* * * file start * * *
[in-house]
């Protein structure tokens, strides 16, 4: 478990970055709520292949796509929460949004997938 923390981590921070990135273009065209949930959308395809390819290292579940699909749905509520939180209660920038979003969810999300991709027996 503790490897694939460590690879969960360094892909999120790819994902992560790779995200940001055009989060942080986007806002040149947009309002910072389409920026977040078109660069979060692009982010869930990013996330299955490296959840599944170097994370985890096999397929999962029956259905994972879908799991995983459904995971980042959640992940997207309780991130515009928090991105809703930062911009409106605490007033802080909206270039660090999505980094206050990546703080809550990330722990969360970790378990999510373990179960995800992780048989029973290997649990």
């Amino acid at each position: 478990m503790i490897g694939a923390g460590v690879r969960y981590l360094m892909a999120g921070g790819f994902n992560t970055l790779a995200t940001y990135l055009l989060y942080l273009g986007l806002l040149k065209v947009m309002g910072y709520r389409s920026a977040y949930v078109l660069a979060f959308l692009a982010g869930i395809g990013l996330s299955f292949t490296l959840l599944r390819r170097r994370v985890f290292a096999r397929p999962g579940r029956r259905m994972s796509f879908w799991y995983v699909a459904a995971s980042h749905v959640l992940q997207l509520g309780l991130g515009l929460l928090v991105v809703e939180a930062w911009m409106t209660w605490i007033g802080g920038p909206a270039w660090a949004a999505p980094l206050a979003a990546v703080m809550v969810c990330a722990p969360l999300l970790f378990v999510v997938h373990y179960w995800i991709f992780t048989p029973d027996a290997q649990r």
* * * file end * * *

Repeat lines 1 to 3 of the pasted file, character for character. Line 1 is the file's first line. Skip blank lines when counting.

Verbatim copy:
[in-house]
């Protein structure tokens, strides 16, 4: 478990970055709520292949796509929460949004997938 923390981590921070990135273009065209949930959308395809390819290292579940699909749905509520939180209660920038979003969810999300991709027996 503790490897694939460590690879969960360094892909999120790819994902992560790779995200940001055009989060942080986007806002040149947009309002910072389409920026977040078109660069979060692009982010869930990013996330299955490296959840599944170097994370985890096999397929999962029956259905994972879908799991995983459904995971980042959640992940997207309780991130515009928090991105809703930062911009409106605490007033802080909206270039660090999505980094206050990546703080809550990330722990969360970790378990999510373990179960995800992780048989029973290997649990």
């Amino acid at each position: 478990m503790i490897g694939a923390g460590v690879r969960y981590l360094m892909a999120g921070g790819f994902n992560t970055l790779a995200t940001y990135l055009l989060y942080l273009g986007l806002l040149k065209v947009m309002g910072y709520r389409s920026a977040y949930v078109l660069a979060f959308l692009a982010g869930i395809g990013l996330s299955f292949t490296l959840l599944r390819r170097r994370v985890f290292a096999r397929p999962g579940r029956r259905m994972s796509f879908w799991y995983v699909a459904a995971s980042h749905v959640l992940q997207l509520g309780l991130g515009l929460l928090v991105v809703e939180a930062w911009m409106t209660w605490i007033g802080g920038p909206a270039w660090a949004a999505p980094l206050a979003a990546v703080m809550v969810c990330a722990p969360l999300l970790f378990v999510v997938h373990y179960w995800i991709f992780t048989p029973d027996a290997q649990r």